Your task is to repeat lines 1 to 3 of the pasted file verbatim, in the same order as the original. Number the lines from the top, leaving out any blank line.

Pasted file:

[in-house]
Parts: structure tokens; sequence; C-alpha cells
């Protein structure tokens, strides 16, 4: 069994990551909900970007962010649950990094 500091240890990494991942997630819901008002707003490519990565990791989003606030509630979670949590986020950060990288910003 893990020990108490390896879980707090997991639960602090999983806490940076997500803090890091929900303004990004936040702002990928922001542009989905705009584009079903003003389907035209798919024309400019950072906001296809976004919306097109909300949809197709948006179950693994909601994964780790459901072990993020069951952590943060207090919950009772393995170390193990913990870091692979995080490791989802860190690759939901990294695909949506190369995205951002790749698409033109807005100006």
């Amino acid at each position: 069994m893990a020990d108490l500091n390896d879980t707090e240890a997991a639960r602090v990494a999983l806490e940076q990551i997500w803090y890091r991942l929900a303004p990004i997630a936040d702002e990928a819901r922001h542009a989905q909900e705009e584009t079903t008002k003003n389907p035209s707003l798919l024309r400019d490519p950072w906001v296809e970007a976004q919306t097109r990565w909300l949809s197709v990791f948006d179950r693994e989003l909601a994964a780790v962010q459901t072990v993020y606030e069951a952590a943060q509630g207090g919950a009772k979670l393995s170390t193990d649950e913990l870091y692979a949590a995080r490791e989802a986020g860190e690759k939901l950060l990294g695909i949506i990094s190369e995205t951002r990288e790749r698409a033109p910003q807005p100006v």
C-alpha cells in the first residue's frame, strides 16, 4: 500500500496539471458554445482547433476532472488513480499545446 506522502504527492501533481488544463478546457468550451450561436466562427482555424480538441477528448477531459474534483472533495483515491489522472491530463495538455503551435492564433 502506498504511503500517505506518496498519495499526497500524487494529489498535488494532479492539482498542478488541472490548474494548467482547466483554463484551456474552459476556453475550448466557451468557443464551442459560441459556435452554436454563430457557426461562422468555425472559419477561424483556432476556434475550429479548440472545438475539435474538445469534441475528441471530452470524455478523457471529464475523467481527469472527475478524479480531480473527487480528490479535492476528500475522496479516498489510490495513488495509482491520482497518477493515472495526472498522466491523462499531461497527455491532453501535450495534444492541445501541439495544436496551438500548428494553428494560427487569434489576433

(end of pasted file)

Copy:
[in-house]
Parts: structure tokens; sequence; C-alpha cells
């Protein structure tokens, strides 16, 4: 069994990551909900970007962010649950990094 500091240890990494991942997630819901008002707003490519990565990791989003606030509630979670949590986020950060990288910003 893990020990108490390896879980707090997991639960602090999983806490940076997500803090890091929900303004990004936040702002990928922001542009989905705009584009079903003003389907035209798919024309400019950072906001296809976004919306097109909300949809197709948006179950693994909601994964780790459901072990993020069951952590943060207090919950009772393995170390193990913990870091692979995080490791989802860190690759939901990294695909949506190369995205951002790749698409033109807005100006």